New COVID-19 surge comes sooner than expected in La Plata County – The Durango Herald

San Juan Basin Public Health recommends return to masks

Olivia Cates, tester, with COVIDCheck Colorado, performs a COVID-19 nasal swab PCR test on an individual Nov. 24, 2021, at the La Plata County Fairgrounds. (Jerry McBride/Durango Herald file)

Jerry McBride

COVID-19 transmission rates in Archuleta and La Plata counties and across the state are increasing faster than expected, according to San Juan Basin public health officials.

Chandler Griffin, spokesman for SJBPH, said many public health experts expect case rates to rise in the fall, when the weather is cooler and people are more apt to spend indoor time. But high transmission is happening now.

“Hospitalizations are currently much lower in the state and in our area than they were during the omicron surge,” he said. “That’s the good news.”

Griffin attributed the relatively low number of hospitalizations to vaccinations and booster shots. He said the idea that vaccines don’t work against COVID-19 is a misconception. Vaccines limit cases of serious illness and death.

“We know about this increase in the number of cases, but vaccines and boosters are still very effective in preventing hospitalizations and deaths,” he said. “…They are doing their job to prevent hospitalizations.”

But high levels of transmission could overwhelm health centers and disrupt essential services.

On Thursday, incidence rates rose to 245 cases per 100,000 people in La Plata County and 135 per 100,000 people in Archuleta County, according to a news release Friday. Together, the two counties recorded a new hospitalization rate of 11 per 100,000 people in the past seven days.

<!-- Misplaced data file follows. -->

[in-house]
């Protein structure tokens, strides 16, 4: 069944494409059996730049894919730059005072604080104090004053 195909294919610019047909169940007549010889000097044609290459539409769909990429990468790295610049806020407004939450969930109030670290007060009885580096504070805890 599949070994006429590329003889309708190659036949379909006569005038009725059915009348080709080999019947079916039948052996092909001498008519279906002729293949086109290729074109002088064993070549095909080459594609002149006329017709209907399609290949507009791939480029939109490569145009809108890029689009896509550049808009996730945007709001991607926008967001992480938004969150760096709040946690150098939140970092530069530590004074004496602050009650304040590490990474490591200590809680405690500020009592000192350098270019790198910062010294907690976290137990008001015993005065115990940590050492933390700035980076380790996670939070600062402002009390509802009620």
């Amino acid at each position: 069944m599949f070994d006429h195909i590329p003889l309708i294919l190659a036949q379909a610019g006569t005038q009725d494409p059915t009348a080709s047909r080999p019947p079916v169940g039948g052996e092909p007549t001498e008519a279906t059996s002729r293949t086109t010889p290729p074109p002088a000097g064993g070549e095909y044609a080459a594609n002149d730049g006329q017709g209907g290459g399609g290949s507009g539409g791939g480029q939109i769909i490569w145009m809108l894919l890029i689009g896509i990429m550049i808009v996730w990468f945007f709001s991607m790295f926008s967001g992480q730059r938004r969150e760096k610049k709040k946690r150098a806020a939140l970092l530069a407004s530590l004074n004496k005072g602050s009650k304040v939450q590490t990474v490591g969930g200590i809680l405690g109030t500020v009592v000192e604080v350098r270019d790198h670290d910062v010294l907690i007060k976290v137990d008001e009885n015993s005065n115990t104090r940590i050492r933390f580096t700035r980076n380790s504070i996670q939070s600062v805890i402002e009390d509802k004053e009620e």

Sewage samples collected in Durango and Pagosa Springs on June 2 show the highest levels of COVID-19 since sample collections began earlier this year, according to the news release.

The strains of COVID-19 in Archuleta and La Plata counties are a mix of omicron subvariants, Griffin said. And just like omicron, variants are highly transmissible.

“(The Colorado Department of Public Health and Environment) and SJBPH are monitoring data from Northeastern states because they began their recent push ahead of Colorado,” said Tiffany Switzer, deputy director of SJBPH. “Their cases have started to stabilize and decline, so there is cautious optimism that Colorado is catching up on its improving trend. To ensure this happens as soon as possible, we advise precautions such as masking, vaccinations and testing. »

Switzer said now that COVID-19 has entered people’s lives, it will always be there to some degree.

I think now that we have COVID-19 in our lives, we are always going to see ups and downs with COVID transmission,” she said.

The health department released new guidelines on Friday urging the use of masks in indoor public spaces in La Plata County in accordance with guidelines from the Centers for Disease Control and Prevention.

“Archuleta County is at the average level, so we advise masking for people at high risk for severe illness,” Griffin said. “They can check with their doctor about it if they need to make sure they’re up to date on vaccinations or a booster.”

Griffin said staying home when sick is the most important thing anyone can do to prevent the virus from spreading.

“When essential services or businesses have a lot of sick people, it can disrupt their operations,” he said. “For precautions, masking, testing and vaccinations: these are the things that will help prevent outbreaks and the worst outcomes of COVID.”

He said anyone eligible for a recall should get one immediately.

Free community testing sites remain open to the public, Griffin said. Rapid tests and free masks are also available at SJBPH offices in Durango and Pagosa Springs.

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